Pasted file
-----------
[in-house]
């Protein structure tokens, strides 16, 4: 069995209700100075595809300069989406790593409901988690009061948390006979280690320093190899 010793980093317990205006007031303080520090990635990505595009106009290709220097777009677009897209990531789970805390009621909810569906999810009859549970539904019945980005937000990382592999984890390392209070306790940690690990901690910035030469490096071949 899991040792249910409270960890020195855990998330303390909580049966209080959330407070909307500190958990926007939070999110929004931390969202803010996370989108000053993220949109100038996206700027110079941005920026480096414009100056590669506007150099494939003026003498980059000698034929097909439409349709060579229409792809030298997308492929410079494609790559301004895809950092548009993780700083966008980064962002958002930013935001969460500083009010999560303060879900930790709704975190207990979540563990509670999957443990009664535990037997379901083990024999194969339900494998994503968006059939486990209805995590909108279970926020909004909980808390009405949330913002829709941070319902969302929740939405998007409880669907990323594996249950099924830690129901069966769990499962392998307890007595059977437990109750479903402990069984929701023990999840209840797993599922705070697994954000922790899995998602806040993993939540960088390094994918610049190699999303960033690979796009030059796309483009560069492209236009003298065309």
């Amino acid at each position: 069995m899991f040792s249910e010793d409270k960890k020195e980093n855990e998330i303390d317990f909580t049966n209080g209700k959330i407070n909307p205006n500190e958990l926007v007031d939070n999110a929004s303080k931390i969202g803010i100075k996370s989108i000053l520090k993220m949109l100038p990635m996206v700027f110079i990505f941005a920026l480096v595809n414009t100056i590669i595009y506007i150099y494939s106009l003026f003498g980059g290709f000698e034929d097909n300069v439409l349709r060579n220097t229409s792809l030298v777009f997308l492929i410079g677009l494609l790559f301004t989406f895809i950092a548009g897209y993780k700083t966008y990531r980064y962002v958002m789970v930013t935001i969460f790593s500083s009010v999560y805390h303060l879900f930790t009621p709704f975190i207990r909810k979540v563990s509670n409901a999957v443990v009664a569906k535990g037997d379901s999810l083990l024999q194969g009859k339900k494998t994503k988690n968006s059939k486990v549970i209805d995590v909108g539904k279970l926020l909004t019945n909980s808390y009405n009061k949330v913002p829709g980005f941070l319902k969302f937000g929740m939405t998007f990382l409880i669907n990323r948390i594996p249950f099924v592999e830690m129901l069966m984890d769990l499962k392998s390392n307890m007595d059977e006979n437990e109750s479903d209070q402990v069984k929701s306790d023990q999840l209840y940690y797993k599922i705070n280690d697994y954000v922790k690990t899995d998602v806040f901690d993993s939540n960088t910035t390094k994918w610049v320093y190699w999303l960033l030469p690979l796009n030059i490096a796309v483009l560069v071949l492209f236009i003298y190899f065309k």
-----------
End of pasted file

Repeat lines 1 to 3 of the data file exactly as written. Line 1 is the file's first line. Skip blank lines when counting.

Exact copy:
[in-house]
């Protein structure tokens, strides 16, 4: 069995209700100075595809300069989406790593409901988690009061948390006979280690320093190899 010793980093317990205006007031303080520090990635990505595009106009290709220097777009677009897209990531789970805390009621909810569906999810009859549970539904019945980005937000990382592999984890390392209070306790940690690990901690910035030469490096071949 899991040792249910409270960890020195855990998330303390909580049966209080959330407070909307500190958990926007939070999110929004931390969202803010996370989108000053993220949109100038996206700027110079941005920026480096414009100056590669506007150099494939003026003498980059000698034929097909439409349709060579229409792809030298997308492929410079494609790559301004895809950092548009993780700083966008980064962002958002930013935001969460500083009010999560303060879900930790709704975190207990979540563990509670999957443990009664535990037997379901083990024999194969339900494998994503968006059939486990209805995590909108279970926020909004909980808390009405949330913002829709941070319902969302929740939405998007409880669907990323594996249950099924830690129901069966769990499962392998307890007595059977437990109750479903402990069984929701023990999840209840797993599922705070697994954000922790899995998602806040993993939540960088390094994918610049190699999303960033690979796009030059796309483009560069492209236009003298065309």
């Amino acid at each position: 069995m899991f040792s249910e010793d409270k960890k020195e980093n855990e998330i303390d317990f909580t049966n209080g209700k959330i407070n909307p205006n500190e958990l926007v007031d939070n999110a929004s303080k931390i969202g803010i100075k996370s989108i000053l520090k993220m949109l100038p990635m996206v700027f110079i990505f941005a920026l480096v595809n414009t100056i590669i595009y506007i150099y494939s106009l003026f003498g980059g290709f000698e034929d097909n300069v439409l349709r060579n220097t229409s792809l030298v777009f997308l492929i410079g677009l494609l790559f301004t989406f895809i950092a548009g897209y993780k700083t966008y990531r980064y962002v958002m789970v930013t935001i969460f790593s500083s009010v999560y805390h303060l879900f930790t009621p709704f975190i207990r909810k979540v563990s509670n409901a999957v443990v009664a569906k535990g037997d379901s999810l083990l024999q194969g009859k339900k494998t994503k988690n968006s059939k486990v549970i209805d995590v909108g539904k279970l926020l909004t019945n909980s808390y009405n009061k949330v913002p829709g980005f941070l319902k969302f937000g929740m939405t998007f990382l409880i669907n990323r948390i594996p249950f099924v592999e830690m129901l069966m984890d769990l499962k392998s390392n307890m007595d059977e006979n437990e109750s479903d209070q402990v069984k929701s306790d023990q999840l209840y940690y797993k599922i705070n280690d697994y954000v922790k690990t899995d998602v806040f901690d993993s939540n960088t910035t390094k994918w610049v320093y190699w999303l960033l030469p690979l796009n030059i490096a796309v483009l560069v071949l492209f236009i003298y190899f065309k």